Don’t get too excited about the Preventative Health Taskforce recommendations, cautions Professor Boyd Swinburn, Professor of Population Health at Deakin University, and Director of the WHO Collaborating Center for Obesity Prevention. There have been other reports making similar useful recommendations which have gone nowhere.
“The decision by the Preventative Health Taskforce to start with the soft policies is clearly a political one.
An evidence-based decision would have looked at the track record of self-regulation of food, alcohol and tobacco industries and seen that they serve the industries and not the public.
The Taskforce report is a major win for the food industry which is now globally in ascendancy in the policy tug-of-war over hard policies to reduce obesity.
Even with a Labor Government and a sympathetic minister, we end up with a set of soft options which promise to get harder over time but in reality are at high risk of staying soft.
The option to convert self regulation for junk marketing to children into statutory regulations is 2 elections away – that leaves a lot of time for industry lobbying and PR for the status quo.
The proposed voluntary front-of-pack labelling option has no planned track into regulations and the issue of taxing junk food is still recommended for investigation only.
The monitoring systems for keeping the industry on track and judging the ‘effectiveness’ of these voluntary schemes is not well specified.
The government is not responding to the report until next year and these monitoring systems may not be sorted out for another year or two – is that when the 4 year clock on industry action starts ticking? The targets that have been set will never be met at that rate.
It was interesting how the physical activity options were always placed above the healthy eating options and that eating more (of the good foods of course) was always placed ahead of eating less (in fact, the eating less was not even present in earlier drafts).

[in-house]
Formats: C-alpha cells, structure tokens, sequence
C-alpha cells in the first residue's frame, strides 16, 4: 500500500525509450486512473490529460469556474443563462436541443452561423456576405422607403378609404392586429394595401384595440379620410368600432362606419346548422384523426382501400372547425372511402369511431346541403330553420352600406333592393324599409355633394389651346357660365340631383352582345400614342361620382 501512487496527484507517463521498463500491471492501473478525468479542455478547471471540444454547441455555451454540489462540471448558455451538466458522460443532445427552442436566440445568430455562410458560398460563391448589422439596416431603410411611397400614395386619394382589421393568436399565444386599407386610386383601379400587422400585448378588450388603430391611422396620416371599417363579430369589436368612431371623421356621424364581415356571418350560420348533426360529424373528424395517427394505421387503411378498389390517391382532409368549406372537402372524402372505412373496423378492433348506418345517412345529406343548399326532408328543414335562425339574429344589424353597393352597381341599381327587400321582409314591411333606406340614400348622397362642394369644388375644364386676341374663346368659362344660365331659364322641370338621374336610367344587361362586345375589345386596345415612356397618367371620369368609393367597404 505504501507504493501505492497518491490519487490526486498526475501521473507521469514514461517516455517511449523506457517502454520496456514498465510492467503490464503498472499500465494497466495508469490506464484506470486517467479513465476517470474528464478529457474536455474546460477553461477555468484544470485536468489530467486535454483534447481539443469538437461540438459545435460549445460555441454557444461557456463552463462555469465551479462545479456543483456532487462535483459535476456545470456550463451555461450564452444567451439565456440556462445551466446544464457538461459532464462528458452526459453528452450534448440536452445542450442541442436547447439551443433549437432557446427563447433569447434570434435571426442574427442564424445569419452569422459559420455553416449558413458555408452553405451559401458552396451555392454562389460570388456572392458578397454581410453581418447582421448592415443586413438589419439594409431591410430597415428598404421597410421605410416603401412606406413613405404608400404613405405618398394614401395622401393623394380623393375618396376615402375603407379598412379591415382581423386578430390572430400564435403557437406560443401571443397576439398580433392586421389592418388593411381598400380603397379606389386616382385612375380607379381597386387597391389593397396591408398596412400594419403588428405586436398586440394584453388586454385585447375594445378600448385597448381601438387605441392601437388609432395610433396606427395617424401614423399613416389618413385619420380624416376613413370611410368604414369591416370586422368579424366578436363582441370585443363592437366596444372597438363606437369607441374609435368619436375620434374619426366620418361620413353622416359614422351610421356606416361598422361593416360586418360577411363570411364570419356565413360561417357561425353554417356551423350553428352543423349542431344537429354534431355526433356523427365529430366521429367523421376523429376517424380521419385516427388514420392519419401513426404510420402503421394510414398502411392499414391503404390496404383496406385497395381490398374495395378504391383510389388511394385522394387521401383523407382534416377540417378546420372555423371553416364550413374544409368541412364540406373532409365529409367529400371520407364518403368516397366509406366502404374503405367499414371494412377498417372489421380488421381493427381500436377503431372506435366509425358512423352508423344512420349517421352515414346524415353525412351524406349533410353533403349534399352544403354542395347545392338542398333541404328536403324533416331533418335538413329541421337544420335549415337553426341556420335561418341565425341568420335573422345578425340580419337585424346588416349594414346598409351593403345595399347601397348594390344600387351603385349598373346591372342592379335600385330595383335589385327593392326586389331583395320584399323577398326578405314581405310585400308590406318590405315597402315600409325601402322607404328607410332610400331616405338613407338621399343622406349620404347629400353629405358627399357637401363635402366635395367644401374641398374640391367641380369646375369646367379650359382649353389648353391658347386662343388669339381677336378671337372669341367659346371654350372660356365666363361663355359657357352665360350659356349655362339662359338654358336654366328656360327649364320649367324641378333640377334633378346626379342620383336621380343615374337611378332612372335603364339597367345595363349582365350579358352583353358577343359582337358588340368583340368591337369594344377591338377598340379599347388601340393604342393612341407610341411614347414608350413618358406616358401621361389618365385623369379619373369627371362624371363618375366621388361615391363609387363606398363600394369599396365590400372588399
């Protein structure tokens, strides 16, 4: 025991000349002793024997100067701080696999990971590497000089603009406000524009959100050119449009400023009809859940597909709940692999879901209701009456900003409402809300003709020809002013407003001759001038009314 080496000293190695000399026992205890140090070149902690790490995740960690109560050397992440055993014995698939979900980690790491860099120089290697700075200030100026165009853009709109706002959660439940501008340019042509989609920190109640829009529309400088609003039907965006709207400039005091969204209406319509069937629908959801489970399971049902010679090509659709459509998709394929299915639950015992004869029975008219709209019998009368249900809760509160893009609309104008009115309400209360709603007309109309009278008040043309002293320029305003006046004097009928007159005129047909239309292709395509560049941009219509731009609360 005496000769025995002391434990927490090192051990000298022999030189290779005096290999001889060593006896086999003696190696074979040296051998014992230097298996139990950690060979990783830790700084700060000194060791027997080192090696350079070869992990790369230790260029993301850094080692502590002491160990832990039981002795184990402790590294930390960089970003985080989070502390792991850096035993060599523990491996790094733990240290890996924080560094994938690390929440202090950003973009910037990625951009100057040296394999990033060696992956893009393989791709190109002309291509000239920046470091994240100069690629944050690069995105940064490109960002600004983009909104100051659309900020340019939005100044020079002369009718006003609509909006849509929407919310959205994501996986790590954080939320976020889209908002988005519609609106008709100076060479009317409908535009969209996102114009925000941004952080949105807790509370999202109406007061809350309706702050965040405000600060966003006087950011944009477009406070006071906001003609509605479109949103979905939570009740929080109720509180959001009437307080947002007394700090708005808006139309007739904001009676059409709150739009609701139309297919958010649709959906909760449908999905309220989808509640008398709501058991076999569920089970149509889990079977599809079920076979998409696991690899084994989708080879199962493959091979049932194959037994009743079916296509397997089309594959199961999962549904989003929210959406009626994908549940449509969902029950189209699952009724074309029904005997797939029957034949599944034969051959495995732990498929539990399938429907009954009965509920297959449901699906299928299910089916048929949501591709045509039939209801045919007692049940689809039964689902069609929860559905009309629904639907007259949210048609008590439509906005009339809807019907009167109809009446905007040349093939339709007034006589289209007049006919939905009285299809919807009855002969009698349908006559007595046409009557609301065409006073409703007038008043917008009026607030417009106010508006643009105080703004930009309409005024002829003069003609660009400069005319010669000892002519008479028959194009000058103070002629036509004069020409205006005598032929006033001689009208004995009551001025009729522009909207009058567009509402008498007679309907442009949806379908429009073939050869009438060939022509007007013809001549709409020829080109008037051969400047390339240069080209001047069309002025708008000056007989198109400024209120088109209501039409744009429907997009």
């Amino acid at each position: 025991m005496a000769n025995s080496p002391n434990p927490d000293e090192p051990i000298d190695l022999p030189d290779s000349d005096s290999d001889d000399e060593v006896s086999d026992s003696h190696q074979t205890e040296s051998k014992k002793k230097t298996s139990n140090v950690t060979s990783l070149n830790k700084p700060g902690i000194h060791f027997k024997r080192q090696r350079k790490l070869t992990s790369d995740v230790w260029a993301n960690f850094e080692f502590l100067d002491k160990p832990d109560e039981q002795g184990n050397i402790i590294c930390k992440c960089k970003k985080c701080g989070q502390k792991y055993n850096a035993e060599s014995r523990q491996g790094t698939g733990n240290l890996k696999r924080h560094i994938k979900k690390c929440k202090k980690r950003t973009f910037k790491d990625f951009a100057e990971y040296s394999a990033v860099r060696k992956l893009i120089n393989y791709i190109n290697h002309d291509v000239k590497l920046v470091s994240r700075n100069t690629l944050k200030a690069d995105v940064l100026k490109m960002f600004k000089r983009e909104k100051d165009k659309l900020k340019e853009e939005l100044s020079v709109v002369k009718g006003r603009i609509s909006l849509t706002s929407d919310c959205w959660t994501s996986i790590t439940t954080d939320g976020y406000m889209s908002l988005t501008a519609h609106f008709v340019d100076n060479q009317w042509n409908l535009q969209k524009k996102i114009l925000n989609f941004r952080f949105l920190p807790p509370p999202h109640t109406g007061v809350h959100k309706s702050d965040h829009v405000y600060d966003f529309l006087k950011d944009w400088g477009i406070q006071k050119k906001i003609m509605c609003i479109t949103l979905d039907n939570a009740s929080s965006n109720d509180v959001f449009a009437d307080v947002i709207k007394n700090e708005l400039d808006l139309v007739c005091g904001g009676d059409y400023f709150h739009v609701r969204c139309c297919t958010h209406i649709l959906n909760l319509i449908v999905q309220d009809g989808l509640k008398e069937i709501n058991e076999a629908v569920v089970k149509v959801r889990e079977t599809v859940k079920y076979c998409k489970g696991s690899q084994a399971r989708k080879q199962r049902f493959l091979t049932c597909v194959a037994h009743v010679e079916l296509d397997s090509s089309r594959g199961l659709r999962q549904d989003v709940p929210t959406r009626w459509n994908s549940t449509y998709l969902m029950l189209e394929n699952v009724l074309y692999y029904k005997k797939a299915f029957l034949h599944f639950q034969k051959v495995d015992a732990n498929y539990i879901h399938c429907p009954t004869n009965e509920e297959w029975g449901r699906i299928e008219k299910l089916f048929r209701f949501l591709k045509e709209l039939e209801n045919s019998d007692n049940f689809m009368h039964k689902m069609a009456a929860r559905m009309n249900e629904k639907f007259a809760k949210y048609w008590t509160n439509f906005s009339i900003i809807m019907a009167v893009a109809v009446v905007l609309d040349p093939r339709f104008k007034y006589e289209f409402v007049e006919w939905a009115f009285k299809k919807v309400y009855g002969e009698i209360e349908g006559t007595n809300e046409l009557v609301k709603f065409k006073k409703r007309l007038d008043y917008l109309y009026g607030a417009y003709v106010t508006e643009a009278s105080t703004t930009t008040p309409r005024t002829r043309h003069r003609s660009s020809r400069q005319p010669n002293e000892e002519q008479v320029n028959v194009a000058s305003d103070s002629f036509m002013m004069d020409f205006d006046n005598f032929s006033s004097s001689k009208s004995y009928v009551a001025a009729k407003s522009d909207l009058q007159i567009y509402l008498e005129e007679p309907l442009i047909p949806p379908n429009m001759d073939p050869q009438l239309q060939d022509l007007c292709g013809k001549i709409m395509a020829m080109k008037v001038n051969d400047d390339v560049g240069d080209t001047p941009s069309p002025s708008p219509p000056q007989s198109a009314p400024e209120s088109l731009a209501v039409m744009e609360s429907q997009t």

In reality, to make a difference the order of importance needs to be reversed in both instances. The hands of the ‘Hollow Men’ were clearly evident.
The Australian Communications and Media Authority report was just a joke. After 2 years of consultations, deliberations and delays, they parroted the food industry’s flat earth statement that marketing of junk foods to children is not a contributor to obesity and a code that was essentially ‘business-as-usual’ apart from a ban on some cartoon characters for about an hour a day of children’s programming.
No wonder they were so ashamed of it they tried to release it under the shadow of the Taskforce report in the hope that it would not be noticed.
All the recommendations in the Taskforce Report are very positive and if the government enacts them all we will be well on the way to making major inroads into reducing obesity.
However, the same can be said of the 1997 NHMRC report ‘Acting on Australia’s Weight’ or the National Obesity Taskforce report ‘Healthy Weight 2008.’
The fact that neither of these were anywhere near implemented means we have to remain very guarded about the eventual impact of all the efforts of the Preventative Health Taskforce while we have a government so prone to being dictated to by big business.”